Overcoming the challenges of building a business
Running a business has plenty of challenges, and Brett has had to deal with many of them in building Tomorrow’s Stars Basketball. One of these has been cash flow.
“Cash flow was always a hard one because we weren’t really charging what we needed to in the beginning. When I realised that it was a business, we started charging appropriately for the service that we were providing. Some people thought it was expensive and didn’t see the value for money. But once they actually enrolled their kids and saw what we were doing, it was a no-brainer. When it comes to basketball, kids don’t listen to their parents. But if you have someone coaching or training you who you’ve seen on TV or who’s played at a high level, it makes a big impact on the kids.”
Finding venues in order to expand has also been difficult. “Relying on venues and being able to fit our service into new suburbs that didn’t have facilities with room for us has been an issue. Being able to get the space for new programs was a tough one and continues to be a challenge.”
Another challenge has been finding the right people and delegating tasks to help the business grow. “Over the last six years, our business has taken off like a rocket. One of the reasons for this was delegating different aspects of the business. This included things like getting the right experts in, such as bookkeeper, accountant and graphic designer and web designer. I’m not an expert in all these fields, and it’s a waste of time when I take myself away from the main focus of the business. It was tricky to find the right people. It can be touch and go sometimes and is a trial and error process. But when you find the right people to run the back end of the business, it’s like finding the missing pieces to the puzzle.”
Continuing to focus on improvement
During his professional basketball career, Brett continuously worked on learning from others and improving his skills. He now takes this approach in business as well.
“I’m a perfectionist so I’m always trying to reinvent what I have invented. I’m always pushing the boundaries. I am never just happy with that new drill I’ve created or a new program that’s successful. If one of my programs is successful, I want to do four more like it.”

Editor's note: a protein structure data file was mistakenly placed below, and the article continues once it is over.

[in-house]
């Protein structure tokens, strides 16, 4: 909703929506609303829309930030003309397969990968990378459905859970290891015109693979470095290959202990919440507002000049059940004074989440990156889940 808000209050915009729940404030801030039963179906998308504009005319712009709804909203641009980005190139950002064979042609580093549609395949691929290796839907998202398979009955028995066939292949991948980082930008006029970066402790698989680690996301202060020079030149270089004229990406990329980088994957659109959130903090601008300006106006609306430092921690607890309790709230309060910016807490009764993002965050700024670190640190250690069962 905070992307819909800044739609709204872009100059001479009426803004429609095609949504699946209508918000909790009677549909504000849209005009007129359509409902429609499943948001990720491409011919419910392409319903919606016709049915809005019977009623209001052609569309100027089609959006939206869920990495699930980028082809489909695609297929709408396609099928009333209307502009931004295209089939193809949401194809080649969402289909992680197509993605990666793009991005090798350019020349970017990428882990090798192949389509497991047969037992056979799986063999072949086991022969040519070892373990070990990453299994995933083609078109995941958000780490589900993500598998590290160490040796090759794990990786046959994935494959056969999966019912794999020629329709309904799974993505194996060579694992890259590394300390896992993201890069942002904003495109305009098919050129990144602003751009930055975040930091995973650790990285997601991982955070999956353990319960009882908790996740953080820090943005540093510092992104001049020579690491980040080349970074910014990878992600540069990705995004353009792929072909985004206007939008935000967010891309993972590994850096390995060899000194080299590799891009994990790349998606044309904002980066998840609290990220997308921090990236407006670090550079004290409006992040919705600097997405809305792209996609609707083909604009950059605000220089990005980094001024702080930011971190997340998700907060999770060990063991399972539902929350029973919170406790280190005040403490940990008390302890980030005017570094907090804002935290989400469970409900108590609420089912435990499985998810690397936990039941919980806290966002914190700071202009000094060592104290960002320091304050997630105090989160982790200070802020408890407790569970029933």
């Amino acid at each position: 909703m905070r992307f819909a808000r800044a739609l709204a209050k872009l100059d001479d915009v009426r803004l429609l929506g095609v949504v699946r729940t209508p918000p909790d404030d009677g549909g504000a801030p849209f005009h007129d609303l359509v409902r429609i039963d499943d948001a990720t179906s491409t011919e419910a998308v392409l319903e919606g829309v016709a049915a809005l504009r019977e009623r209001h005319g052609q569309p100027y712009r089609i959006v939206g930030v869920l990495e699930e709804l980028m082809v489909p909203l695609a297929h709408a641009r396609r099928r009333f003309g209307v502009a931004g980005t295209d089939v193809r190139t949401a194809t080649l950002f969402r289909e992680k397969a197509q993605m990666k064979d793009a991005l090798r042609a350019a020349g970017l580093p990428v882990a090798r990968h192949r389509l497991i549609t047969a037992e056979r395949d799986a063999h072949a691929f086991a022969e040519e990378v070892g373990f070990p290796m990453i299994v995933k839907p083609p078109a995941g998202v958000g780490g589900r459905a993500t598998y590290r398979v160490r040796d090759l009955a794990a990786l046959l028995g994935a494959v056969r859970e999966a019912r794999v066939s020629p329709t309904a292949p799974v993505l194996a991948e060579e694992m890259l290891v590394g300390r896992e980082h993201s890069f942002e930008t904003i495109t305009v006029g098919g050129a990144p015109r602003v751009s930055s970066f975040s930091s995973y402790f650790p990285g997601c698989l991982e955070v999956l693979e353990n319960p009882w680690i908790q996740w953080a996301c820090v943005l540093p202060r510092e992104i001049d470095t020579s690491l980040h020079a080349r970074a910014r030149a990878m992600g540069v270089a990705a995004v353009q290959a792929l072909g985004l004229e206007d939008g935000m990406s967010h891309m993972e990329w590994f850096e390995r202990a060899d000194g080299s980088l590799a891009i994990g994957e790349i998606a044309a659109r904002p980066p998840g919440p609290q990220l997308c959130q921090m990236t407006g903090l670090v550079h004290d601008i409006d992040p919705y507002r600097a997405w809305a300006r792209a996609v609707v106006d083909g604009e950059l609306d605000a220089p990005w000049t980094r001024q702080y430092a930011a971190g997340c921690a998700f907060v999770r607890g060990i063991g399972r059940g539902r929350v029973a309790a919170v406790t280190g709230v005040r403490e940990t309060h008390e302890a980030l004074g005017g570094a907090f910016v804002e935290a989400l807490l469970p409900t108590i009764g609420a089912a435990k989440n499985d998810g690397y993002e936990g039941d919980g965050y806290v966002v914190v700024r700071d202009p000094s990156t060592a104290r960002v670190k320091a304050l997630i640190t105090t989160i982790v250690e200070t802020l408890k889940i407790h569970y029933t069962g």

“The most successful people believe in two things: that the future can be better than the present, and that I have the power to make a beautiful future. I don’t really have mentors but have friends in business who I can talk to. I also read a lot of books and listen to podcasts. While in my car, I’m always listening to motivational programs.”
Looking to the future
Brett has seen many changes since establishing Tomorrow’s Stars Basketball and looks forward to expanding the business.
“Back when we started, nobody was doing this. Today, it’s a bit different because every second person seems to be an ex-coach or ex-player trying to do what we’re doing. We’ve been in this for a long time and we’re still at the top after nearly 20 years.”
“We are fine-tuning what we do really well and doing it even better. Instead of stretching ourselves to six programs, we are focusing on the top three or four and doing them even better.”
Getting their own venues is one of the keys to future growth. “After almost 20 years in business we’re getting to the point where we are getting investors on board, and we’re going to be scaling and getting into our own venues.”
Advice to new business owners
“Knowing what I know today, what I would’ve done differently at the beginning was take more risks, believe in my original plan, and go for it.”
Reflecting on his experience, Brett offers encouragement for people starting businesses. “For any new business owner, I say believe in the dream and stick at it because it all starts with you. If you think you can do it, it’s just a matter of finding the right pieces and putting the puzzle together. At the end of it, the jigsaw puzzle turns into a picture and your business is a success.”